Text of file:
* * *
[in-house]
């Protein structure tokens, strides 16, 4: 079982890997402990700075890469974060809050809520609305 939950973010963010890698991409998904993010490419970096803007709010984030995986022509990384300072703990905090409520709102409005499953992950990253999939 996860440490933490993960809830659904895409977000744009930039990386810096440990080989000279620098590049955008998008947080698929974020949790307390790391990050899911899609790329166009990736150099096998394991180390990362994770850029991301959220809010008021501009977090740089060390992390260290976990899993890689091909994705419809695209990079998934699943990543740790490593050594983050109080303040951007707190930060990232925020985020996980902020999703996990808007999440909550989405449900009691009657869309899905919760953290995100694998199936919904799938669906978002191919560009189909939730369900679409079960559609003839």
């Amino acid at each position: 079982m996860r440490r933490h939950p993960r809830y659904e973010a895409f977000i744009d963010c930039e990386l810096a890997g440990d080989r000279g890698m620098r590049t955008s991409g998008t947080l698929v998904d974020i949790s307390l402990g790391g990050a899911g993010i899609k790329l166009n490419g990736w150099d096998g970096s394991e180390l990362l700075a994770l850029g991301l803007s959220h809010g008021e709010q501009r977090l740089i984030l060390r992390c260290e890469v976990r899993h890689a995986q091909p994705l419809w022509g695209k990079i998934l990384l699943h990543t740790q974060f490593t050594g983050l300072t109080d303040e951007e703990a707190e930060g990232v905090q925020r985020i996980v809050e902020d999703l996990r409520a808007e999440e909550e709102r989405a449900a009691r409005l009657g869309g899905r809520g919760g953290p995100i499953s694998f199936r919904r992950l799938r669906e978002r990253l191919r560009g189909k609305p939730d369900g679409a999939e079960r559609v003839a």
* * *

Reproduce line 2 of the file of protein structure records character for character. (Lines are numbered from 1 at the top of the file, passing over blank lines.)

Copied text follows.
């Protein structure tokens, strides 16, 4: 079982890997402990700075890469974060809050809520609305 939950973010963010890698991409998904993010490419970096803007709010984030995986022509990384300072703990905090409520709102409005499953992950990253999939 996860440490933490993960809830659904895409977000744009930039990386810096440990080989000279620098590049955008998008947080698929974020949790307390790391990050899911899609790329166009990736150099096998394991180390990362994770850029991301959220809010008021501009977090740089060390992390260290976990899993890689091909994705419809695209990079998934699943990543740790490593050594983050109080303040951007707190930060990232925020985020996980902020999703996990808007999440909550989405449900009691009657869309899905919760953290995100694998199936919904799938669906978002191919560009189909939730369900679409079960559609003839």